Germination can be frustrating: you might have just invested a pretty penny in some seeds, waited a long time for them in the mail or gone to some great lengths to acquire them one way or another. Even if they’re just some random bag seeds you never expected to get, waiting for the first signs of life can be nerve-racking.
To avoid the wait and to be more successful germinating all around, there’s one thing to keep on mind that often gets overlooked: proper soil temperature. Germination rates for the seedlings of any plant are highly temperature dependent; most seedlings like warmer temperatures during the day and cold at night.
Some seeds like it hotter and some a little cooler. The tomato plant, which is often compared to cannabis in terms of cultivation, prefers a soil temperature of 85 °F for germination. Hot-blooded corn and cucumber seeds like 95 °F and have trouble popping below around 55 °F, while spinach seeds are most comfortable at 70 °F but can still germinate at 35 °F. All plants generally take longer to germinate when it’s chilly, and keeping temperatures above 75 °F should keep germination time under a week.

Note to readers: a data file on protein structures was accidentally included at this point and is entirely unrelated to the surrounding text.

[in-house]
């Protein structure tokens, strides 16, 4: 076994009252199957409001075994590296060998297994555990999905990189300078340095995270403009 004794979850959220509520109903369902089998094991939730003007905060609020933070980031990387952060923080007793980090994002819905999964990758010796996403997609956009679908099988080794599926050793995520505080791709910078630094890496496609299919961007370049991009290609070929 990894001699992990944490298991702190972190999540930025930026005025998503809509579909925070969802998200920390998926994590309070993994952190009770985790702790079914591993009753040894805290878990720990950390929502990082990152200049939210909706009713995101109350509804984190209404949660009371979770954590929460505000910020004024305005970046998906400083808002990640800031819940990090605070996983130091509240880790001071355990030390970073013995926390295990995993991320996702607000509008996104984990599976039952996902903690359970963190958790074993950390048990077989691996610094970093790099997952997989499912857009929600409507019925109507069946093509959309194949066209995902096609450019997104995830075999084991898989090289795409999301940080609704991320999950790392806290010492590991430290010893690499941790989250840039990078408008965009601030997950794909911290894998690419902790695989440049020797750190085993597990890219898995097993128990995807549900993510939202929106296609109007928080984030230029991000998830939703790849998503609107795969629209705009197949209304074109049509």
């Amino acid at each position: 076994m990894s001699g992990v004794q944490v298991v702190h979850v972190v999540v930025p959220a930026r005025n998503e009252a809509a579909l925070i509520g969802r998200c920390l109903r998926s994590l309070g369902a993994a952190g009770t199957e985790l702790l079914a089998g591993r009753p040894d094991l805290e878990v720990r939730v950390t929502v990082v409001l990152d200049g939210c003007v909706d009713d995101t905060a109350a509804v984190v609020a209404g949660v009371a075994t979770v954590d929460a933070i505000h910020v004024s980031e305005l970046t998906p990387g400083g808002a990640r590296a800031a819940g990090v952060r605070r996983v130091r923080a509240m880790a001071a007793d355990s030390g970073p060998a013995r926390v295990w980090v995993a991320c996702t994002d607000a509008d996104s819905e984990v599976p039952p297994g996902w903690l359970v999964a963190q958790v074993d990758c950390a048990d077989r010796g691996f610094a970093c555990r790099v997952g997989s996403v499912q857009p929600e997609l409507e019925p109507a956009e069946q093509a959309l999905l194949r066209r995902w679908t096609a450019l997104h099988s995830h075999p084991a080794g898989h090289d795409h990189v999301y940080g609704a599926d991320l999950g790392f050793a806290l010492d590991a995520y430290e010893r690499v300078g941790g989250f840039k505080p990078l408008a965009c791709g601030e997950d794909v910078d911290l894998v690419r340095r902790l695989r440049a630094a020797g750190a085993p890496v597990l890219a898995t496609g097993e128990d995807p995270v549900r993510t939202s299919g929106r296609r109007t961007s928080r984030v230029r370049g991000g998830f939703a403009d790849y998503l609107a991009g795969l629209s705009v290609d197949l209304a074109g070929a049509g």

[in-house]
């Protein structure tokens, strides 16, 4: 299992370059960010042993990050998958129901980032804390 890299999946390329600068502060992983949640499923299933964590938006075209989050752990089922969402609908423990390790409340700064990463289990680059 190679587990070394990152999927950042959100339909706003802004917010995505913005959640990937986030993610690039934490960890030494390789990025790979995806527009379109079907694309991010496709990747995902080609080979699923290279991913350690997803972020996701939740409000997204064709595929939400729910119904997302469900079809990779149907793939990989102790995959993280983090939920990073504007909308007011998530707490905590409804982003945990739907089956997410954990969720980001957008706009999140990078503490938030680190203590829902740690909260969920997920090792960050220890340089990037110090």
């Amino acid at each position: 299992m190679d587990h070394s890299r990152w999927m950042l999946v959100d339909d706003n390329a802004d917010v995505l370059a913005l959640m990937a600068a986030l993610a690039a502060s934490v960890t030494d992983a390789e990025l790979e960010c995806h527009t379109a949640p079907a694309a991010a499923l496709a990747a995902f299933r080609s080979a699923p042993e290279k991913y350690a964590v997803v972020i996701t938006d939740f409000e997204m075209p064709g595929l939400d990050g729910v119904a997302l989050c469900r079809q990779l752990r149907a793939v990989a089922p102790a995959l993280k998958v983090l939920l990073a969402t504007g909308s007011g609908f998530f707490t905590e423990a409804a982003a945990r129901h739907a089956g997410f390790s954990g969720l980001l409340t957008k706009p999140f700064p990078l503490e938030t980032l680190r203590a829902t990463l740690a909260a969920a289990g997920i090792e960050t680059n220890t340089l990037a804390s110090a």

Another issue to consider is night temperature; colder nights at around 60 °F are healthy for seedlings and mature plants alike.
To help foster a good germination environment, try keeping a lamp over your seedlings during the day and monitor the temperature with a thermometer. Incandescent or high pressure sodium bulbs will generate heat and warm you seedlings plenty, while fluorescent and LED lights won’t provide much heat all. If the seeds are in a room that gets chilly at night, turning off the light will fulfill the plants need for a cool nocturnal environment. A simple timer and a 60 W incandescent bulb are pretty much all you need to help solve the temperature issue if you only have a handful of seeds.
(Photo by Ed Borg)